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The North Wind

The North Wind

The North Wind

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Mackayle Weedon
Mackayle Weedon
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My name is Makaylee! I am going to be a senior majoring in Social Media Design Management. I am apart of the Phi Sigma Sigma Sorority chapter on campus! I love thrifting, photography, skiing and going...

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The North Wind is an independent student publication serving the Northern Michigan University community. It is partially funded by the Student Activity Fee. The North Wind digital paper is published daily during the fall and winter semesters except on university holidays and during exam weeks. The North Wind Board of Directors is composed of representatives of the student body, faculty, administration and area media.

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Women’s spring soccer comes to an end this weekend
Lily GouinApril 19, 2024

System makes using cards for entry the rule

On Nov. 16, NMU Housing and Residence Life implemented a new card access system in the residence halls and Woodland Park which improves security to those locations by linking a student’s access to their Wildcat Express Card. A student’s ID card is now the only way for students to enter their residence halls at night.

John Frick, associate director of Housing and Residence Life said the university decided on this system to increase security.

“It’s more efficient to manage the locking system for the exterior doors in the residence halls with this system,” Frick said.

When a student swipes their ID card, the information is sent to a squadron box, which in turn relays the information to Public Safety. A student’s name, NMU identification number, along with a timestamp and whether or not the card allowed entry are sent through the system.

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Frick said only the management of Public Safety and certain administrators at the Housing and Residence Life office can access the information. That means public safety officers, resident directors, and resident advisors cannot directly access the information.

The information is stored only in case there is a need for its use; staff members are not monitoring students’ card swipes, said Frick.
Frick also said the use of keys in exterior doors had to end because allowing them would negate the whole purpose of the system.

“If there was ever a situation on campus where we had to lock the doors, Public Safety could automatically lock the doors from their station. In the old system, staff or Public Safety would have to go around and manually lock every single door,” Frick said.

While students still must pay a replacement fee for their ID if it is lost, Frick said the cost is significantly less than paying to have a new key cut. Also, an ID’s access to the exterior doors of a student’s residence hall can be deactivated as soon as it is reported lost.

Brett DeLonge, resident director of Spalding Hall, said he fully supports the new system because keys cannot be re-obtained, but a lost card can be made unusable without having to cut a new key or install a new lock.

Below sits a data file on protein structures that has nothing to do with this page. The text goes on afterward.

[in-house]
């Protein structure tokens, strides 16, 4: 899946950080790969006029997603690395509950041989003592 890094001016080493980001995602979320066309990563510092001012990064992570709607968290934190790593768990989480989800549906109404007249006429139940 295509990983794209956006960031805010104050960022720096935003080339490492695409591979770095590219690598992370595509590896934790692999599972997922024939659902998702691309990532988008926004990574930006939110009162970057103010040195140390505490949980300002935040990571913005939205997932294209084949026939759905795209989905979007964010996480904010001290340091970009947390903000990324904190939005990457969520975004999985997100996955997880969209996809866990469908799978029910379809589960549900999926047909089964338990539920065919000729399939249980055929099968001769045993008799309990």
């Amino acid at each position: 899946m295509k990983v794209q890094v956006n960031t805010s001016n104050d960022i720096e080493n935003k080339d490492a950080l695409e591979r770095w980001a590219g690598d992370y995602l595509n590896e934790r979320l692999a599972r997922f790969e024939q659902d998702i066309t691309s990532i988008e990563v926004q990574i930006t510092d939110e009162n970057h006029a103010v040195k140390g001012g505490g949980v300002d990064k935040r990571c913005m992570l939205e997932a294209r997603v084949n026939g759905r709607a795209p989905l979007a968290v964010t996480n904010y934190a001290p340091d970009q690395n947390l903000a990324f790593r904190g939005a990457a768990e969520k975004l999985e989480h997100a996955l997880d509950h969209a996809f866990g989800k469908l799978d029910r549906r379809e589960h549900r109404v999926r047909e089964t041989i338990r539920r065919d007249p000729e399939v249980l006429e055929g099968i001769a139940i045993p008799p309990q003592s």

“It minimizes our disbursement of keys so we don’t have so many keys floating around the university. It’s more convenient for the student because they use their card for so many things,” he said.

DeLonge said the system gives him a greater sense of safety because there’s no question about whether a door is secure or not.
“If something’s not secure, it can be made secure at the click of a mouse or the touch of a button,” he said.

Tawny Valencia, resident adviser in Gant Hall, said having doors that lock automatically makes her feel more comfortable when going on rounds in her hall.

“It makes you certain that you didn’t miss a door, and to have them all locked at the same time is beneficial because if a more pressing issue, like a fight, came up you wouldn’t have to worry about forgetting to lock a door,” she said.

Still, Valencia said she has a few minor concerns with the system.

“When people prop open the doors, those card access systems are based on battery life, so what happens when the battery runs out? Can everyone get in? Can no one get in?” Valencia said.

Frick said that when a battery does run out, a notification is sent to Public Safety that the card swipe is inactive. However, he said he was uncertain if the door would remain locked when a battery expires.

Frick said the system was purchased from the CBORD Group, Inc., at cost of slightly more than $600,000.

Jon Mangas, an NMU sophomore from Spalding Hall, said he was surprised at the high cost of the system.

Mangas said the card system could be convenient, but he has been experiencing difficulty with accessing his residence hall exterior door.

“The keyless entry’s nice, but it doesn’t work every time,” Mangas said. “I had my card reset; it worked for three days and now no longer works in certain doors.”

Frick said he acknowledged students’ difficulties, but he also said he has heard very few issues. If students have technical problems with the system, Frick said they should report them to their resident advisor or resident director.

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